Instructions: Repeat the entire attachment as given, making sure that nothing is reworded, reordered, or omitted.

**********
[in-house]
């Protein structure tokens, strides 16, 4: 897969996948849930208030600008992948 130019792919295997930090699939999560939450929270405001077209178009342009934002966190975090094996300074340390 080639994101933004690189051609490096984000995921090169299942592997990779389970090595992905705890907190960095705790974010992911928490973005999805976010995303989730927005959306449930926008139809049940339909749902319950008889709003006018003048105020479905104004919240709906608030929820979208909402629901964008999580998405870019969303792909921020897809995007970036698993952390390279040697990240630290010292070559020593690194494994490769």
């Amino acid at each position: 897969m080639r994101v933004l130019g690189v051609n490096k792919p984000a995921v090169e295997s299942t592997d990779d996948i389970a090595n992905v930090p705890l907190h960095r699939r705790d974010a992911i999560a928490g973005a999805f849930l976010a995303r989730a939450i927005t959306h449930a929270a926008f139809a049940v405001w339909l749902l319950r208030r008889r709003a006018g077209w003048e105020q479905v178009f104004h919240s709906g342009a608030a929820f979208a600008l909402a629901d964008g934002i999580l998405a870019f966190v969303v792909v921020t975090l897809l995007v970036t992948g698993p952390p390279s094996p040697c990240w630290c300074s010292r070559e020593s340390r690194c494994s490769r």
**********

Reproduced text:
[in-house]
């Protein structure tokens, strides 16, 4: 897969996948849930208030600008992948 130019792919295997930090699939999560939450929270405001077209178009342009934002966190975090094996300074340390 080639994101933004690189051609490096984000995921090169299942592997990779389970090595992905705890907190960095705790974010992911928490973005999805976010995303989730927005959306449930926008139809049940339909749902319950008889709003006018003048105020479905104004919240709906608030929820979208909402629901964008999580998405870019969303792909921020897809995007970036698993952390390279040697990240630290010292070559020593690194494994490769």
């Amino acid at each position: 897969m080639r994101v933004l130019g690189v051609n490096k792919p984000a995921v090169e295997s299942t592997d990779d996948i389970a090595n992905v930090p705890l907190h960095r699939r705790d974010a992911i999560a928490g973005a999805f849930l976010a995303r989730a939450i927005t959306h449930a929270a926008f139809a049940v405001w339909l749902l319950r208030r008889r709003a006018g077209w003048e105020q479905v178009f104004h919240s709906g342009a608030a929820f979208a600008l909402a629901d964008g934002i999580l998405a870019f966190v969303v792909v921020t975090l897809l995007v970036t992948g698993p952390p390279s094996p040697c990240w630290c300074s010292r070559e020593s340390r690194c494994s490769r």